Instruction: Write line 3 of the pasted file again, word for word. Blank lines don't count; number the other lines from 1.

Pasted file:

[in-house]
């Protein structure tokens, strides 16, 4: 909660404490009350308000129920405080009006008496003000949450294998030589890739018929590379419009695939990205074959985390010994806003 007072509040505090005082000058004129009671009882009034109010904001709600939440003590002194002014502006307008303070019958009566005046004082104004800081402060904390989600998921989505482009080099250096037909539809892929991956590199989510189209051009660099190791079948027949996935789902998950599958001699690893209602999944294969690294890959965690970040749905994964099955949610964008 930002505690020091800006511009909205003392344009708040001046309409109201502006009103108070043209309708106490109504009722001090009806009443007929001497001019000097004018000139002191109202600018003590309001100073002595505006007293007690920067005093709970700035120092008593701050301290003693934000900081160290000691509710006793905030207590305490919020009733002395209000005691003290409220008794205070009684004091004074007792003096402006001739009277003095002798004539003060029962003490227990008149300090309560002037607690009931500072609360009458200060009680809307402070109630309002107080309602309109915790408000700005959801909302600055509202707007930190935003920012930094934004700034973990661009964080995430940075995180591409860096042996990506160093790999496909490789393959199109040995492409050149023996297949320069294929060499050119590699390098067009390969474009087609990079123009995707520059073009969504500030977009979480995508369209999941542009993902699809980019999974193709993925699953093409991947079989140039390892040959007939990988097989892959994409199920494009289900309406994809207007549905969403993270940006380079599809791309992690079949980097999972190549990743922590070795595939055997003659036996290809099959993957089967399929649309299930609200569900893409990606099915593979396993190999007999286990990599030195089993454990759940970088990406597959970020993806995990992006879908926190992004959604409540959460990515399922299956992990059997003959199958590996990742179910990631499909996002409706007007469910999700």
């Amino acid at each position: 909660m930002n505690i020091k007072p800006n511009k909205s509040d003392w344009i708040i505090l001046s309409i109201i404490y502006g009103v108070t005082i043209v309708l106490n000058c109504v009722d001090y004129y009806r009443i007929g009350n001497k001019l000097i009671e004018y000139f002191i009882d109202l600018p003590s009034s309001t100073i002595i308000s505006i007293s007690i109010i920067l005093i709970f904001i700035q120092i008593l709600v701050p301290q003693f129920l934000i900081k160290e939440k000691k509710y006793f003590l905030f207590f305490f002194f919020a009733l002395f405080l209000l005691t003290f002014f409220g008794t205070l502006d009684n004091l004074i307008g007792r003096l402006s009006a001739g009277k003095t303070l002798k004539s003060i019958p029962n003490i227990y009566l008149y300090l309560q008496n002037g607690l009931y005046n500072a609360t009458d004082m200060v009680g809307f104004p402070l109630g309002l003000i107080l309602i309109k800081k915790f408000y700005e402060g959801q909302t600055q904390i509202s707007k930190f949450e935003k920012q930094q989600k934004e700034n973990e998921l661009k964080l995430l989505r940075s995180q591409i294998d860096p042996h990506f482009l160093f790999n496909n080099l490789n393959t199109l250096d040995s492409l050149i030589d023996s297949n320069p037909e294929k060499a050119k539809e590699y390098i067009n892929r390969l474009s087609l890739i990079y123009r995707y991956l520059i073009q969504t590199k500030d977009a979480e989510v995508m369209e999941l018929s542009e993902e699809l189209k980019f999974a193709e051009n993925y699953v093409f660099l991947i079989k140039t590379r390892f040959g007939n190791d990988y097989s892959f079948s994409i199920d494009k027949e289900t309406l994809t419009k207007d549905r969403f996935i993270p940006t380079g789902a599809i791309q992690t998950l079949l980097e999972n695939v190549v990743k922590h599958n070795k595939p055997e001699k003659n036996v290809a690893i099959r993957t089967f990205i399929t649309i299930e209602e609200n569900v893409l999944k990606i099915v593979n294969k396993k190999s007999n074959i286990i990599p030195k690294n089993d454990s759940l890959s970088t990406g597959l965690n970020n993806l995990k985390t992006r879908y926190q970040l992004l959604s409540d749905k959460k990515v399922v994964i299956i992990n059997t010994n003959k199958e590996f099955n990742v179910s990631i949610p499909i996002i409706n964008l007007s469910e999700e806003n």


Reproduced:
């Amino acid at each position: 909660m930002n505690i020091k007072p800006n511009k909205s509040d003392w344009i708040i505090l001046s309409i109201i404490y502006g009103v108070t005082i043209v309708l106490n000058c109504v009722d001090y004129y009806r009443i007929g009350n001497k001019l000097i009671e004018y000139f002191i009882d109202l600018p003590s009034s309001t100073i002595i308000s505006i007293s007690i109010i920067l005093i709970f904001i700035q120092i008593l709600v701050p301290q003693f129920l934000i900081k160290e939440k000691k509710y006793f003590l905030f207590f305490f002194f919020a009733l002395f405080l209000l005691t003290f002014f409220g008794t205070l502006d009684n004091l004074i307008g007792r003096l402006s009006a001739g009277k003095t303070l002798k004539s003060i019958p029962n003490i227990y009566l008149y300090l309560q008496n002037g607690l009931y005046n500072a609360t009458d004082m200060v009680g809307f104004p402070l109630g309002l003000i107080l309602i309109k800081k915790f408000y700005e402060g959801q909302t600055q904390i509202s707007k930190f949450e935003k920012q930094q989600k934004e700034n973990e998921l661009k964080l995430l989505r940075s995180q591409i294998d860096p042996h990506f482009l160093f790999n496909n080099l490789n393959t199109l250096d040995s492409l050149i030589d023996s297949n320069p037909e294929k060499a050119k539809e590699y390098i067009n892929r390969l474009s087609l890739i990079y123009r995707y991956l520059i073009q969504t590199k500030d977009a979480e989510v995508m369209e999941l018929s542009e993902e699809l189209k980019f999974a193709e051009n993925y699953v093409f660099l991947i079989k140039t590379r390892f040959g007939n190791d990988y097989s892959f079948s994409i199920d494009k027949e289900t309406l994809t419009k207007d549905r969403f996935i993270p940006t380079g789902a599809i791309q992690t998950l079949l980097e999972n695939v190549v990743k922590h599958n070795k595939p055997e001699k003659n036996v290809a690893i099959r993957t089967f990205i399929t649309i299930e209602e609200n569900v893409l999944k990606i099915v593979n294969k396993k190999s007999n074959i286990i990599p030195k690294n089993d454990s759940l890959s970088t990406g597959l965690n970020n993806l995990k985390t992006r879908y926190q970040l992004l959604s409540d749905k959460k990515v399922v994964i299956i992990n059997t010994n003959k199958e590996f099955n990742v179910s990631i949610p499909i996002i409706n964008l007007s469910e999700e806003n």